Samuel F. Wright

Captain, JAGC, USN (Ret.)
Director, Service Members Law Center
(800) 809-9448, ext. 730
Your Subtitle text

Law Review 1167

Law Review 1167

Unfavorable 8th Circuit USERRA Case

By Captain Samuel F. Wright, JAGC, USN (Ret.)—USERRA Applies to Voluntary Military Service—USERRA Applies to Regular Military Service
1.2—USERRA Forbids Discrimination
1.4—USERRA Enforcement
1.8—Relationship Between USERRA and other Laws/Policies

Lisdahl v. Mayo Foundation, 633 F.3d 712 (8th Cir. 2011).

Chad Leroy Lisdahl worked for Gold Cross Ambulance Service (a part of the Mayo Foundation in Duluth, Minnesota) from 1999 until May 2007, when he took medical leave (claiming Post Traumatic Stress Disorder or PTSD) under the Family Medical Leave Act (FMLA).  He never returned from that leave and formally resigned his job in June 2008.[1]

Right to reinstatement under USERRA applies to those returning from Regular military service, as well as those returning from National Guard and Reserve service.

In 2002, after the terrorist attacks of September 11, Lisdahl enlisted in the regular Marine Corps and remained on active duty until 2006.  During that time, he served three tours of duty in Iraq.  After he was released from active duty, Lisdahl made a timely application for reemployment with Gold Cross and was reemployed.

Contrary to popular misconception, the Uniformed Services Employment and Reemployment Rights Act (USERRA) protects regular military service, as well as service in the National Guard and Reserve.  I invite the reader’s attention to Law Review 0719 (May 2007), available at[2] 

Lisdahl was entitled to reemployment under USERRA because he met the five eligibility criteria.  He left his Gold Cross job for the purpose of performing service in the uniformed services, and he gave the employer prior oral or written notice.  He did not exceed the five-year cumulative limit on the duration of the period or periods of uniformed service, and he was released from the period of service without the kind of unfavorable discharge that would disqualify him from reemployment under section 4304 of USERRA, 38 U.S.C. 4304.  After release from service, he made a timely application for reemployment with Gold Cross.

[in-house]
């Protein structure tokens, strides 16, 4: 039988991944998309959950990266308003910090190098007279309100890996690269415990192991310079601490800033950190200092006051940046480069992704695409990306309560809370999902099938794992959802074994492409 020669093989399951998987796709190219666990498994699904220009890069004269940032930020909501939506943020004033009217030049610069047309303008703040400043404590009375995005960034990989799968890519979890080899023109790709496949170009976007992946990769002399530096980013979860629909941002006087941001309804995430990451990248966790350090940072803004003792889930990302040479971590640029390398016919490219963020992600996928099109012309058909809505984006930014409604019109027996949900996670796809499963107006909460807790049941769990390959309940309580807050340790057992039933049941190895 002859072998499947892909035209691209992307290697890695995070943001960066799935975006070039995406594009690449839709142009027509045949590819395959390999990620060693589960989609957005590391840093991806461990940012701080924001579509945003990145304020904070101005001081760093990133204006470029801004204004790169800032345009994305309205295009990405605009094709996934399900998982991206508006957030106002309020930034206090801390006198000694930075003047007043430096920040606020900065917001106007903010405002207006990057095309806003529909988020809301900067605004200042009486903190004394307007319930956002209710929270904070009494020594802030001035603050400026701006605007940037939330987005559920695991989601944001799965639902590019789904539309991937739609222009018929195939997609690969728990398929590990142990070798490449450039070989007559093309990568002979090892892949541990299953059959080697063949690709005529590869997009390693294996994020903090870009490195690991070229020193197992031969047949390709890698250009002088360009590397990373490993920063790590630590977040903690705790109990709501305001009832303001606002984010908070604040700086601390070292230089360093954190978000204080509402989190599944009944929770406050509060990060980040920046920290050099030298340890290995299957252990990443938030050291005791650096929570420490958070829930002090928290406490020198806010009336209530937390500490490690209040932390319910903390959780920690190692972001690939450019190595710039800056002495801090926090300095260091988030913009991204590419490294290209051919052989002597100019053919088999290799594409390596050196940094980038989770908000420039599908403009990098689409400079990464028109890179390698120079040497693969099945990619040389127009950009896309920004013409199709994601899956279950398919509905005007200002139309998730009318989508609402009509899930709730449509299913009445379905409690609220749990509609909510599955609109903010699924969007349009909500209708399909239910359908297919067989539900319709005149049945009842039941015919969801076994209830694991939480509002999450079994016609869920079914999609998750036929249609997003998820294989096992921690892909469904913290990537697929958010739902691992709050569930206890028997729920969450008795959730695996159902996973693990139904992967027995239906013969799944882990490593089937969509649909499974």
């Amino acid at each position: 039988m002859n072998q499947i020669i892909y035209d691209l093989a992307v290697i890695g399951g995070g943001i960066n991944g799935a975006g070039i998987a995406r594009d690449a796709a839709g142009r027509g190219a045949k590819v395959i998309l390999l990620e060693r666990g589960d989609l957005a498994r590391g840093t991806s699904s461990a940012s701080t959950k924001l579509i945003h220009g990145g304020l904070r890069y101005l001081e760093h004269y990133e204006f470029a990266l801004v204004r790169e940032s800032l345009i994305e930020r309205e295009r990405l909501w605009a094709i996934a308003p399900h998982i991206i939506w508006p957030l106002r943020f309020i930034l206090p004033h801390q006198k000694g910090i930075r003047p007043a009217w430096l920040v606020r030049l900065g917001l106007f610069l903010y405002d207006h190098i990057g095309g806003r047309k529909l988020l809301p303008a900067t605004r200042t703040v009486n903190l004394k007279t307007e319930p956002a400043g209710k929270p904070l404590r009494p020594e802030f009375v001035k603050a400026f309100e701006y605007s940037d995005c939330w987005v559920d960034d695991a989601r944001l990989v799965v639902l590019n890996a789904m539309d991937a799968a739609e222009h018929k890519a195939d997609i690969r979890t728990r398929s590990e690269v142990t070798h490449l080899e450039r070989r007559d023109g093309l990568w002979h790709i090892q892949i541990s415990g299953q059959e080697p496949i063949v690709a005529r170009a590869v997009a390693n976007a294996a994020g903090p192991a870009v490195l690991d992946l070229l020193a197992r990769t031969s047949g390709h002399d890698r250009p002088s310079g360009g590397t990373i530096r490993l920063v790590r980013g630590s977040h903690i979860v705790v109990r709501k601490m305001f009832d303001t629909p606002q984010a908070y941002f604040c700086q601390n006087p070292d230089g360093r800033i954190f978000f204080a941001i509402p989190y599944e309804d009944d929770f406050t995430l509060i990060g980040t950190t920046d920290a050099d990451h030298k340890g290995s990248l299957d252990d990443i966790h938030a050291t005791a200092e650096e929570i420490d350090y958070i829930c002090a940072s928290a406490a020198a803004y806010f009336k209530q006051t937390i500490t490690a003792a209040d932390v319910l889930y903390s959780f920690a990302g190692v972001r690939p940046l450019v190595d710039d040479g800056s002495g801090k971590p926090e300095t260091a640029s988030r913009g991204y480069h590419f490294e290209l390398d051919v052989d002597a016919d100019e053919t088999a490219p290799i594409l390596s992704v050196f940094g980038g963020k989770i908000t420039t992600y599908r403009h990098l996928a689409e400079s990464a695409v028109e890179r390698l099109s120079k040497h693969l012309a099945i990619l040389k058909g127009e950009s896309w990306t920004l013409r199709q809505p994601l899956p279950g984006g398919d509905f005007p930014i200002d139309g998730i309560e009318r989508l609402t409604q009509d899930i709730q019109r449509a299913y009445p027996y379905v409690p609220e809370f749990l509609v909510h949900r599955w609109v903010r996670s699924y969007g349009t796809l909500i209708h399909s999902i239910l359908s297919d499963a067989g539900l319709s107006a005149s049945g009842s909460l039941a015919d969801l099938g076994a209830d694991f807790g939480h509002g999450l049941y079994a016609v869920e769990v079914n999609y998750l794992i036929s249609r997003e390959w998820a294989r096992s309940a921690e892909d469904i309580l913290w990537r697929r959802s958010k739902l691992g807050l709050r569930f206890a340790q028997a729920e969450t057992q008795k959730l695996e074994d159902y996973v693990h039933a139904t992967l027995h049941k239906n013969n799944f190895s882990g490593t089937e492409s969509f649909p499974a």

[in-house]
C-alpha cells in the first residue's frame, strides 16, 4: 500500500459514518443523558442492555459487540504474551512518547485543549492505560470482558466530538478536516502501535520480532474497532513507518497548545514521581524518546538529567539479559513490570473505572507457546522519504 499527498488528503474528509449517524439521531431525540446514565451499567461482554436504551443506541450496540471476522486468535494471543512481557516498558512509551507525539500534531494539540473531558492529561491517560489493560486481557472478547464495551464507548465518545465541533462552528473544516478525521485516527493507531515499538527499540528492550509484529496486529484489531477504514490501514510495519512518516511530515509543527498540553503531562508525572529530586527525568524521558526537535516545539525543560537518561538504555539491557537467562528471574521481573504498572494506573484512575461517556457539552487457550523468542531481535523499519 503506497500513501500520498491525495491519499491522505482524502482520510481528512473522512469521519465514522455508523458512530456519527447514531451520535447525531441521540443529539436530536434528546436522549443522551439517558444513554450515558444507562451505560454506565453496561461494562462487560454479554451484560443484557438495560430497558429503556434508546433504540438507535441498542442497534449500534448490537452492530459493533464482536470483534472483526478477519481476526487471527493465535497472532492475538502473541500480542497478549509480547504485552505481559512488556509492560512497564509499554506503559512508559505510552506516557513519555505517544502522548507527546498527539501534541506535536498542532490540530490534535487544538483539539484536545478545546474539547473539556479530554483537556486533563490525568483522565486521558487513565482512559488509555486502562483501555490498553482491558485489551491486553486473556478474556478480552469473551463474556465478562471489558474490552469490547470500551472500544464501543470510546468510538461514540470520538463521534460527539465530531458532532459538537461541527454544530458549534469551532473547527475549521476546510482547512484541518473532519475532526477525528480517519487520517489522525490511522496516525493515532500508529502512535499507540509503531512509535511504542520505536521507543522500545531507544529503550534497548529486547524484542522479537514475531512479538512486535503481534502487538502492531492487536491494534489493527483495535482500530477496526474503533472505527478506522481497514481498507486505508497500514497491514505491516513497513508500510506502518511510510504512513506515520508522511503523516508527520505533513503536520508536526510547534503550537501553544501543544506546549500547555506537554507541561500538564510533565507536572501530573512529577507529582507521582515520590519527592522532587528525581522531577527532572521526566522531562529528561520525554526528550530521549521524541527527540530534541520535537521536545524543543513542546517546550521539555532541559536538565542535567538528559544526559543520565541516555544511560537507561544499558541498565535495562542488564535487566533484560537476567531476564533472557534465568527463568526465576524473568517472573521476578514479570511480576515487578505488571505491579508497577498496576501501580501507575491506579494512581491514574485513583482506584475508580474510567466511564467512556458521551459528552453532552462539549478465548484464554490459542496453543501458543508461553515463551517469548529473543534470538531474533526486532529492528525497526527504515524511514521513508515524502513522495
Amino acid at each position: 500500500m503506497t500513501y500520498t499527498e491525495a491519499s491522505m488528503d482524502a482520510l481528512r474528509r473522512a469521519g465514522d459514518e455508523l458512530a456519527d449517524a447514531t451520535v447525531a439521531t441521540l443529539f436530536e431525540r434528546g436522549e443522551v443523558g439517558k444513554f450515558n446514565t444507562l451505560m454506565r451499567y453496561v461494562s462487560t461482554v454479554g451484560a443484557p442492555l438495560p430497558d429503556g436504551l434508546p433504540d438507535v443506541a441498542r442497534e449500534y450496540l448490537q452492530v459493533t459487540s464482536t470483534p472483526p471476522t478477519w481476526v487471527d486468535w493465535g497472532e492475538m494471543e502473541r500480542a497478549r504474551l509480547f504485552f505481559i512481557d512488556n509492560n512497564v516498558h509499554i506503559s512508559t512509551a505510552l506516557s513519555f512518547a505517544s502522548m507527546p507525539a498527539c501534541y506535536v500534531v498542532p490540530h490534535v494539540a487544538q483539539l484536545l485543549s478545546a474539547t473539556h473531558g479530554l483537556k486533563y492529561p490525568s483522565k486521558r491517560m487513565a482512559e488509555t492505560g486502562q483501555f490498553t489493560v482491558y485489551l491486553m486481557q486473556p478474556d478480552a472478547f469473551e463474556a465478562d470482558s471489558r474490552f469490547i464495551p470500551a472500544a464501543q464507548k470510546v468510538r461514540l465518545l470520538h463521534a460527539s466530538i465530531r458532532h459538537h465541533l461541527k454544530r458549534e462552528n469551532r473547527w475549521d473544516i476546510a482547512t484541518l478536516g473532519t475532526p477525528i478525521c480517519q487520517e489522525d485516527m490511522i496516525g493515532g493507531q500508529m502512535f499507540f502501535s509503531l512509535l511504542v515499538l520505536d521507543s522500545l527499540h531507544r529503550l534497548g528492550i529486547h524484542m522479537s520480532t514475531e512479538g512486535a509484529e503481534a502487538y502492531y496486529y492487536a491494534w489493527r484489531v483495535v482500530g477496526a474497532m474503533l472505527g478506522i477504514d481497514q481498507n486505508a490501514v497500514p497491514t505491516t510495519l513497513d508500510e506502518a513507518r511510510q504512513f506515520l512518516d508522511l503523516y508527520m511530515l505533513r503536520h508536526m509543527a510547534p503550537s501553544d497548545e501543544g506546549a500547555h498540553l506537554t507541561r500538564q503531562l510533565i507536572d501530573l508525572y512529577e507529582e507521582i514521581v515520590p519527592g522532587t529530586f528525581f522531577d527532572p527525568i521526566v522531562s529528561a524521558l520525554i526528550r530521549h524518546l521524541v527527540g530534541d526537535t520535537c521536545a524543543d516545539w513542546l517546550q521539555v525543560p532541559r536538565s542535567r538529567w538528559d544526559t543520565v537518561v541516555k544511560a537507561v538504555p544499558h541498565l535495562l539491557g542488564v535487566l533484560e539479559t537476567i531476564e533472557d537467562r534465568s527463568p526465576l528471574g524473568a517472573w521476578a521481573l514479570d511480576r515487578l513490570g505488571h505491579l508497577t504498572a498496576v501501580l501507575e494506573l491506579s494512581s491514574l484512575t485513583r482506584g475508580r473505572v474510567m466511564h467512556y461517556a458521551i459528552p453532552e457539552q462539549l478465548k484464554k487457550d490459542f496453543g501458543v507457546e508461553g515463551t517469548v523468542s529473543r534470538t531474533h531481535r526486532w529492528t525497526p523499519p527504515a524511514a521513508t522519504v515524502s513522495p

Professional licensing and reemployment

Lisdahl returned to work at Gold Cross in September 2006.  Both before and after his military service, he worked as a paramedic.  Before he enlisted in the Marine Corps, Lisdahl had a Minnesota paramedic’s license and also maintained a certification with the National Registry of Emergency Medical Technicians, as required by Gold Cross. 

The Court of Appeals decision states, “Before he entered active duty, Gold Cross advised him [Lisdahl] to maintain his Minnesota paramedic’s license, because maintaining certification with the National Registry of Emergency Medical Technicians would be extremely difficult (Gold Cross requires every paramedic to be nationally certified).  If Lisdahl maintained his Minnesota licensure, upon returning he would be qualified to take the examinations for recertification by the National Registry.  While in Iraq, Lisdahl allowed his National Registry certification to lapse.  After he returned, Gold Cross allowed him a year to recertify, but Lisdahl’s employment with Gold Cross terminated before the one-year period ended.”